wechat_bg

2017-10-19 12:34:41

SHANGHAI — At 11, Xi Ni is already a seasoned tennis player.

Off the court, the sixth-grader from Wuxi, in eastern China’s Jiangsu province, speaks quietly and gently. But when it’s game time, she’s laser-focused as she chases the ball, moving energetically across the court.

Despite an overall trend of declining health and athleticism among Chinese children, a growing number of young people are taking up tennis — a sport invented in the U.K. in 1873 that barely existed in China less than two decades ago.

Like many others, Ni began playing tennis in 2011, when China’s former world No. 2 women’s tennis player Li Na became the first from Asia to win the Grand Slam championship title at the French Open. Li’s success led to a domestic tennis fever, and that same year, Ni’s father and coach, Xi Zhiye, began training his then-5-year-old daughter.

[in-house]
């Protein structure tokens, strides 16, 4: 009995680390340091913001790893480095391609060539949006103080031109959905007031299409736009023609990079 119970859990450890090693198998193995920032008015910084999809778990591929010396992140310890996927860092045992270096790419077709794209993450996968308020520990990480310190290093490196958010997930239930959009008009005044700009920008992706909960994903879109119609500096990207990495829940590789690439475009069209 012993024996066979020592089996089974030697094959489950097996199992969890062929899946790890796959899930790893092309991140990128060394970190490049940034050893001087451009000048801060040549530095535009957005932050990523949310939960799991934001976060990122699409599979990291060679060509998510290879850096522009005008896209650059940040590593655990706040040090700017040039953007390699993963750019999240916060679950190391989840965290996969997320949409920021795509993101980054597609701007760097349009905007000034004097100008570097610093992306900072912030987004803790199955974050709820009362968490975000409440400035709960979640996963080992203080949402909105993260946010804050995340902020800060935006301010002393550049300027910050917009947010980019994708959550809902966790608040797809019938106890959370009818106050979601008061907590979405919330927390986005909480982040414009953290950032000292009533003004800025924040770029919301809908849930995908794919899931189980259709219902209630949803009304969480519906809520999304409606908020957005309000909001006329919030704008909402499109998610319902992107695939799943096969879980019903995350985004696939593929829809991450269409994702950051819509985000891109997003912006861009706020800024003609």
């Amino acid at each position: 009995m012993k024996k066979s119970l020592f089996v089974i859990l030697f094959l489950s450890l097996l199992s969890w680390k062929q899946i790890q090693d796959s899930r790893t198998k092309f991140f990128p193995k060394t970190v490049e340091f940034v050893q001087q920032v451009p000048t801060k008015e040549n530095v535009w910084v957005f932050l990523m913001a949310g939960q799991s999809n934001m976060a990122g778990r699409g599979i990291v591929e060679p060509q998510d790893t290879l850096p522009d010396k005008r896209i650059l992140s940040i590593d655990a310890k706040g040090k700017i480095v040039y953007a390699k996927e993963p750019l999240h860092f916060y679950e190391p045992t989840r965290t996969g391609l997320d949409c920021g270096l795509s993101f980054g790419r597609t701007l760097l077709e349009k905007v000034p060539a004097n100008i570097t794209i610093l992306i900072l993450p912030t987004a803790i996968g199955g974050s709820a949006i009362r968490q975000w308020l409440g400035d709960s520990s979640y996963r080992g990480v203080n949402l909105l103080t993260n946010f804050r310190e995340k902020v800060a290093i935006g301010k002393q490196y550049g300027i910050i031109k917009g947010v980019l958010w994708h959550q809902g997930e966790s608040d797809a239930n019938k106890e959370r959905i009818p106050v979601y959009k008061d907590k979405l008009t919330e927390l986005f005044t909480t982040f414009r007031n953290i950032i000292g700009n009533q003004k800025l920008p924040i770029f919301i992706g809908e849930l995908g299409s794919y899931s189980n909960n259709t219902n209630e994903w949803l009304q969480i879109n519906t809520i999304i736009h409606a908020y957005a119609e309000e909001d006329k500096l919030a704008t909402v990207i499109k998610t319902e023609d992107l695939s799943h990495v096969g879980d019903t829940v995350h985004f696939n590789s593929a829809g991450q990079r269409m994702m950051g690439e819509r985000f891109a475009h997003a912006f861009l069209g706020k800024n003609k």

Xi Ni (second from left) holds her winner’s certificate at the Zheng Jie Cup teen tennis tournament in Shanghai, June 2016. From YONEX’s official website

Xi Ni (second from left) holds her winner’s certificate at the Zheng Jie Cup teen tennis tournament in Shanghai, June 2016. From YONEX’s official website

“There was a surge in the number of Chinese teenagers starting to learn tennis that year — some of the parents thought the sport could be a possible future for their children,” said Xi, who quit his job in securities trading two years ago to focus on his daughter’s tennis training.

In the U.S., there’s no contradiction between sports and academic studies, but in China, it’s the reality.